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How to make a Christmas from the circular economy

Rainwater harvesting, use of solar energy, composting… the house of businesswoman Miriam Isabel Cenamo, 63, in São José dos Campos, São Paulo, is a hotbed of ideas and circular initiatives throughout the year. At the end of the year parties, like Christmas, the tradition is no different. Homemade gifts, simple suppers and leftovers in the compost bin are among the actions taken by Miriam to have a garbage-free celebration. A concern that is beyond relevant, since consumption and, consequently, waste and the volume of waste tend to increase in times like this. With that in mind, we've put together tips for you to have a Circular Christmas in your home.

The key to a Christmas based on the circular economy is conscious consumption, points out Professor Dr Edson Grandisoli, pedagogical coordinator of the Circular Movement. Thinking about what you really need to buy is the first step.

What do you already have at home that can be reused? Where will you go shopping? What will you pack the gifts with? How will you serve supper? For how many people? Planning is essential to avoid waste, so take some time and plan your Christmas.

The Circular Movement's pedagogical coordinator emphasizes that much more than giving gifts, it's time to be present. “We have to change the culture and start valuing more being in the presence of people, especially after this period of pandemic that we are experiencing and are experiencing, than buying things”, defends Edson Grandisoli.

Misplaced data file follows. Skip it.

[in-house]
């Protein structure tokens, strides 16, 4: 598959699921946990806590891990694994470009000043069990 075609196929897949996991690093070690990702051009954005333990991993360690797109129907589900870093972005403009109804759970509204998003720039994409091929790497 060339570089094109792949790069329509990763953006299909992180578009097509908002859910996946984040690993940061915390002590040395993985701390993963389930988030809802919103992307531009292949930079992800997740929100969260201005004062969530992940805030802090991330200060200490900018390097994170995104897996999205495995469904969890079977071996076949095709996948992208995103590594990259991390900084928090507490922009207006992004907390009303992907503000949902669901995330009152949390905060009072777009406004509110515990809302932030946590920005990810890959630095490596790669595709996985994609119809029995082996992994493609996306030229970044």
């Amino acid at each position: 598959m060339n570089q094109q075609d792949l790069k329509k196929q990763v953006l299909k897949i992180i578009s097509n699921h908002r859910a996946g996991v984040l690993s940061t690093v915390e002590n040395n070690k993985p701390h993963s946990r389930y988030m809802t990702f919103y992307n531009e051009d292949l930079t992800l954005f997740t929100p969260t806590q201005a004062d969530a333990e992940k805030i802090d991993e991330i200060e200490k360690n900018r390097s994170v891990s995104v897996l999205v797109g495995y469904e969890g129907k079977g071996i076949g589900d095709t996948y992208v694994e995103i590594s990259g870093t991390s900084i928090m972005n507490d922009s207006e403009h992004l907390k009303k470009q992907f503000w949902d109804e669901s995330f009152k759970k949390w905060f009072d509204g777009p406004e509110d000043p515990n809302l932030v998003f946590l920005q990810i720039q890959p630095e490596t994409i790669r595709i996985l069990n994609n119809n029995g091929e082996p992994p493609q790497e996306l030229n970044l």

For those who don't give up gifting, there are options. Miriam, for example, makes at home many of the gifts she distributes at this time of year. “For some years now, we've adopted the secret friend into the family and among friends. With my closest friends, we chose to make a secret friend with gifts made by ourselves: a meal, a crochet, things like that. When we buy something, we choose to give things that are useful and can be used again, such as books”, explains the businesswoman.

“You have to choose well from a packaging point of view. This is both for gifts and for products you buy for supper, for example. A product does not need to be inside a package, which is inside another package, which is inside another package”, completes Edson Grandisoli. The professor also advises that purchases should be made from local suppliers, because that way the pollution generated when moving products from one city or state to another is reduced.


For supper, it's worth choosing seasonal fruits, avoiding excessive amounts of food for the number of people, betting on crockery dishes (and avoiding single-use disposables), in addition to enjoying what's left, whether in another meal or composting whatever is organic (fruits and vegetables).


Christmas ornaments can be made with recyclable materials. You can make this moment a real family fun. Isn't that great?

With creativity and planning, the possibilities are endless! And always remember to be careful with the guidelines of the health authorities regarding the covid-19 pandemic. Let's make a Merry Christmas together?

Check out the tips for a Circular Christmas:

  • Reuse gift packaging;
  • Use other materials to wrap gifts. You can create bags with fabrics you already have at home, for example;
  • Take the bag you are going to use to transport your groceries from home;
  • Create handmade gifts;
  • Make Christmas ornaments with recyclable materials;
  • Look for products at used ware stores. There is a lot of affection in objects that have stories;
  • Choose to buy from local stores and producers;
  • Plan the supper to avoid waste;
  • Reuse leftovers in domestic composters or other meals.
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